Small but stylish cars: No need to sacrifice 'cool' to save on fuel
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Remember when buying a fuel-efficient car meant choosing between bad and downright awful styling? The Chevrolet Vega, Ford's Pinto, AMC's Gremlin and Pacer, and the early bug-eyed versions of Datsun (now Nissan) and Honda come to mind.
Luckily, shopping around for a gas-friendly ride today doesn't mean having to settle on something that's sure to generate barbs from friends and family members. If you want a fuel-thrifty small car and a good dollop of fun and driving pleasure to boot, automakers have your number.
Combined with models we've tested extensively or on weekend "ride and drive" events, and aided with fuel mileage figures and research from Cars.com, PG On Wheels presents the following cars that not only get good gas mileage, but also won't make you feel ashamed when you're behind the wheel.
First, some ground rules: The Cars.com research was derived by combining the base sticker price with a fuel cost estimate, based on the car's average gas mileage. Fuel costs assume that the car is driven 15,000 miles per year, 45 percent of the driving occurs on the highway, the cost of regular unleaded gasoline will average $2.92 a gallon ($2.96 for diesel) over the course of the car's ownership and the car is owned for eight years. If you're not a "shift for yourself" kind of person, add about $800 to $1,000 onto the sticker prices on cars without an automatic as standard equipment and subtract a mile or two per gallon off the mileage figures. Also, figures were not available for all models.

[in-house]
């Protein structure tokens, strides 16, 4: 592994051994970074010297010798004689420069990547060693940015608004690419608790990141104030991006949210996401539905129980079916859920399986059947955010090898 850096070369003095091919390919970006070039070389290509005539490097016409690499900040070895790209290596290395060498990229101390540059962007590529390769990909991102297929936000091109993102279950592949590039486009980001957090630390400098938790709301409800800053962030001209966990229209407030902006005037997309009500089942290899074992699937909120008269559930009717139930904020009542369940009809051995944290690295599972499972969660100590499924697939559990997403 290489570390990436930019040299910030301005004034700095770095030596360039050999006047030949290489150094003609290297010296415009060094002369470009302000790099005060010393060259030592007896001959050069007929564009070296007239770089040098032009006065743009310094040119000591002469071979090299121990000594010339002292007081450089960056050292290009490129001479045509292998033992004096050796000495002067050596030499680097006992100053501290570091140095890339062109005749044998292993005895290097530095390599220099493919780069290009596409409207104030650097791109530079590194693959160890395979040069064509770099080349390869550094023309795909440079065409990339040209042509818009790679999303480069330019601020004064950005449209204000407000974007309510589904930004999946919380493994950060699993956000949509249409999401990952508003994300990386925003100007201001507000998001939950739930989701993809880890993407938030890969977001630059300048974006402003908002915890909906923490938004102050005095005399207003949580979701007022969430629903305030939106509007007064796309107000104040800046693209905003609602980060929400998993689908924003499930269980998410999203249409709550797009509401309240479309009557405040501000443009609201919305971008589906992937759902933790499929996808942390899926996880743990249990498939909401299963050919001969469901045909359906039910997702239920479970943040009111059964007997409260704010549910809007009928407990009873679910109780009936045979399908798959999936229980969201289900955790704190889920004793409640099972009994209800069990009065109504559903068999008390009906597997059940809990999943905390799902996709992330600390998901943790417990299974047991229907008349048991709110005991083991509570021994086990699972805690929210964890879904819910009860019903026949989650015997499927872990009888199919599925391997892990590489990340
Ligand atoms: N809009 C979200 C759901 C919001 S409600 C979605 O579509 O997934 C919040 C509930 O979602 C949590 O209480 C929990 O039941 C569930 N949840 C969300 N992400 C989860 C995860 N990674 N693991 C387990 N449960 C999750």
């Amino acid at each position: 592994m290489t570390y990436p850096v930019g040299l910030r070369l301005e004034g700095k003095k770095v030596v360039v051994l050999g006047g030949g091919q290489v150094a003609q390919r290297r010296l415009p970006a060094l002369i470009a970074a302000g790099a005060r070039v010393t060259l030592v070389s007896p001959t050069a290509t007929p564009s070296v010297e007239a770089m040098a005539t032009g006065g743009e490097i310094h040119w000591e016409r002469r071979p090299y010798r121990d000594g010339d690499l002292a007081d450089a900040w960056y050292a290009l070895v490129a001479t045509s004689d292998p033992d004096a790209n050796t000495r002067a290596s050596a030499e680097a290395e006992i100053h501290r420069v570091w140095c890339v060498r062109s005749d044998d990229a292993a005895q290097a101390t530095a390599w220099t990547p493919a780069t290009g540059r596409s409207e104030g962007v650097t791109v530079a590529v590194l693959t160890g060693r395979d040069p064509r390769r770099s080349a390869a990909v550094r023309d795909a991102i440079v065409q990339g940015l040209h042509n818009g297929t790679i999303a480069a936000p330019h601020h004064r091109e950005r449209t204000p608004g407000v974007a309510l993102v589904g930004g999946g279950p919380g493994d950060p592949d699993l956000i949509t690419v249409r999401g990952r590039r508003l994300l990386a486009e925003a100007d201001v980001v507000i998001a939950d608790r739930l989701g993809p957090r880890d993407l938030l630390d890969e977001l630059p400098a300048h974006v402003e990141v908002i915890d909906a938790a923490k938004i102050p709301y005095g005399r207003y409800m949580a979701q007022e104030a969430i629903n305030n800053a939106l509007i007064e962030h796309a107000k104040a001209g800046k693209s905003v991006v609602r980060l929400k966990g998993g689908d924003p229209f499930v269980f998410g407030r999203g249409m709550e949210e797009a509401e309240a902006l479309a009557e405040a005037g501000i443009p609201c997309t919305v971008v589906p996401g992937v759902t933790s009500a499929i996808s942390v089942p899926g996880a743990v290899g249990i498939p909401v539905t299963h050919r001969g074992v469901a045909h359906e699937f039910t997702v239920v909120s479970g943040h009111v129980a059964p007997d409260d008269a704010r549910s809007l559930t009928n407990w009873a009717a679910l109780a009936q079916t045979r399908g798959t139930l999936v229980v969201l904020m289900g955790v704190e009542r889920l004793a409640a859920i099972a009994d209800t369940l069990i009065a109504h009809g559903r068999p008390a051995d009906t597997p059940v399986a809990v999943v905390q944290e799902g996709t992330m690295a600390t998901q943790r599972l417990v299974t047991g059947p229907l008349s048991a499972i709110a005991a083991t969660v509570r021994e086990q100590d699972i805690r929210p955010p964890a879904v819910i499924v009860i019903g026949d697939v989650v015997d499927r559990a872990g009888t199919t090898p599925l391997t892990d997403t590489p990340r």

Now here are our picks:
Manual transmission; 34 mpg city/40 highway; base sticker price, $10,950; lifetime fuel cost, $9,394.10; combined purchase and fuel cost, $20,344.10
Toyota's Yaris is a spacious, well-built subcompact that replaces the old Toyota Echo. It comes in sedan and hatchback models as well, and a long list of packages and options are available. It was peppy and handled strongly during driving tests, and it is full of storage compartments. It's also got a surprisingly plush interior. Of course, it has that Toyota reputation for quality.
Automatic 30/40; base sticker price, $15,360, lifetime fuel cost, $10,156.52; combined cost, $25,516.52